Impacts of Long Term Forest School Programmes on Children’s Resilience, Confidence and Wellbeing
Study by Sarah Blackwell
Promoting children’s wellbeing, confidence and resilience should be the cornerstone of every educational policy, if we are to empower our learners to achieve anticipated developmental outcomes. Forest School programmes are child centred and are deliberately designed to promote the holistic development of the child. The aims of this study is to establish the impacts of long term forest school programmes on children’s resilience, confidence and wellbeing.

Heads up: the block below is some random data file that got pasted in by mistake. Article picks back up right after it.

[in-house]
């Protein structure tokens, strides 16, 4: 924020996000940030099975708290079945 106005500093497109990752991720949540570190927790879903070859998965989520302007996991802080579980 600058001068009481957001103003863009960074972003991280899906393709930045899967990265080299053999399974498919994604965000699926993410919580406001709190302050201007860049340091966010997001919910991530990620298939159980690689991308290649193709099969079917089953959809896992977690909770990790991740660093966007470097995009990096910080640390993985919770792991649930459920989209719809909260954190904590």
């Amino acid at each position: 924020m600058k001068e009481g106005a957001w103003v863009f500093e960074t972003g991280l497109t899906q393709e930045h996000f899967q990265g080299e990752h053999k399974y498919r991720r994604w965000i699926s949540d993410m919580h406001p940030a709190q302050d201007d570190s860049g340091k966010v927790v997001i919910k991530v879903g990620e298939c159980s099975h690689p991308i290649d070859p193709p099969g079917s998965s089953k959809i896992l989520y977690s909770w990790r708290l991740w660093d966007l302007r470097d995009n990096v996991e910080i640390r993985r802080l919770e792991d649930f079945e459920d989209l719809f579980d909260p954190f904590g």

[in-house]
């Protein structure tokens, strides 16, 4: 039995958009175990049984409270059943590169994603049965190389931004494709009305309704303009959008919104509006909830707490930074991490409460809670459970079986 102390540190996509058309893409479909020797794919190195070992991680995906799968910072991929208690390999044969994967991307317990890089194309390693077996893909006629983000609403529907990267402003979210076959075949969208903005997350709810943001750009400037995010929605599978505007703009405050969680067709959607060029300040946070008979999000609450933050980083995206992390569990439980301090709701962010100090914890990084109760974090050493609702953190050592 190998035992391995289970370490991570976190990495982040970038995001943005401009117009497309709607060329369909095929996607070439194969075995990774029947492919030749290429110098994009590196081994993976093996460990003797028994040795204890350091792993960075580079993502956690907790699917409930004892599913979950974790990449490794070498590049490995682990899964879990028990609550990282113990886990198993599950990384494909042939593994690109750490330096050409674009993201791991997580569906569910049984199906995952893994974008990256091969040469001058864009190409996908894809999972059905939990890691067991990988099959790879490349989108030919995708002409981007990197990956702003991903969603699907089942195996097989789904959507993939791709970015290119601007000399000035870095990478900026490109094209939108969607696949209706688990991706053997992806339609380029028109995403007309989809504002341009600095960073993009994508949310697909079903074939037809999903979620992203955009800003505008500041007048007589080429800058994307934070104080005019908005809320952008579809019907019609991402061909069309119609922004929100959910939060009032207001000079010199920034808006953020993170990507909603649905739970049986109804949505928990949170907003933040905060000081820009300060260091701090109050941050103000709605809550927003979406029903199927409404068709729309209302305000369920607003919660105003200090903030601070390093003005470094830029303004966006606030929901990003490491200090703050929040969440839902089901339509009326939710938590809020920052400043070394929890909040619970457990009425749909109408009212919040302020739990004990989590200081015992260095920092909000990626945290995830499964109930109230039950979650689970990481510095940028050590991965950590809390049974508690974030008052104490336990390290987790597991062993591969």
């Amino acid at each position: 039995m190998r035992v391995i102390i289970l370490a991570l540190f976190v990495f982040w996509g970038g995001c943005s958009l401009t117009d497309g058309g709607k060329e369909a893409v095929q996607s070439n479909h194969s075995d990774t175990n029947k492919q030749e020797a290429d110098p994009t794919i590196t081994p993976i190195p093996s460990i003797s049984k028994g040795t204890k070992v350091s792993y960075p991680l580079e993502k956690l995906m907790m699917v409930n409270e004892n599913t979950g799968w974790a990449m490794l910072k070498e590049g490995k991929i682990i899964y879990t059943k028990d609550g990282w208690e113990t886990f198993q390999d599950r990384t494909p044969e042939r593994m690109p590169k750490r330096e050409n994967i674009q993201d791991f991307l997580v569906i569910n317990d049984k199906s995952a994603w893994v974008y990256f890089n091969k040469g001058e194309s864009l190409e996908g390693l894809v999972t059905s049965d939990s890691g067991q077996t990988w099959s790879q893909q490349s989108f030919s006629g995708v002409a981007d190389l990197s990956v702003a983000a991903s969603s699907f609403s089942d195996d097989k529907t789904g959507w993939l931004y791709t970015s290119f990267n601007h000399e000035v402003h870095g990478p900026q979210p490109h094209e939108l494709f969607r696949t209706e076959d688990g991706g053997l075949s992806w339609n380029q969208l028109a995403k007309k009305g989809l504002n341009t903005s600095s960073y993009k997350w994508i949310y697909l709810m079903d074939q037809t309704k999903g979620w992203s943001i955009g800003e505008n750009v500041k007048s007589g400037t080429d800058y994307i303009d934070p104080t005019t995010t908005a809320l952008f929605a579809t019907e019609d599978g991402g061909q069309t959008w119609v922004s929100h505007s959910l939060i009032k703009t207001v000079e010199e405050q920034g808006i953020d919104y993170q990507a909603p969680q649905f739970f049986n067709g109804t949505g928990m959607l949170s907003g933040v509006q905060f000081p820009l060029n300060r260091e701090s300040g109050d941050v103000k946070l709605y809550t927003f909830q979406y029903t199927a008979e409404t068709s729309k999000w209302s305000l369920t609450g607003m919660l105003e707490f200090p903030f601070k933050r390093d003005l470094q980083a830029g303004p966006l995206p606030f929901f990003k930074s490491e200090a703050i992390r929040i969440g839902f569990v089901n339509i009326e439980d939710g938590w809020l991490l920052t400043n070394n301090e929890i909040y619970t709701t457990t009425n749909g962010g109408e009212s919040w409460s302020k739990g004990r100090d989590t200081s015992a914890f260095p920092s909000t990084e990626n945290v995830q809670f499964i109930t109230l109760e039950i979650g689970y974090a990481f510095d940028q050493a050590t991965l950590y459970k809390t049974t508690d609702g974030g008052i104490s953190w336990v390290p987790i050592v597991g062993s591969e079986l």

Using illuminative evaluation, this research study analysed articles, research studies and case studies on outdoor learning and then evaluated the impacts of long term Forest School programmes on children’s resilience, confidence and wellbeing. The study established that long term Forest Schools programmes had positive impacts on children’s resilience, confidence and wellbeing. The notable findings of Forest Schools programmes on children’s resilience were improvement on key resilient indicators, such as self efficacy, persistence, and problem solving skills. The notable impacts of long term Forest School programmes on children’s confidence were marked propensity to take risks, heightened levels of self belief, positive attitude, independence and increased tendency of taking initiative. In relation to children’s wellbeing, long term Forest Schools programmes were found to have positive impacts on children’s physical and mental health in addition to improving their social and cognitive competence. The study found that promoting wellbeing in children enhances their confidence and resilience.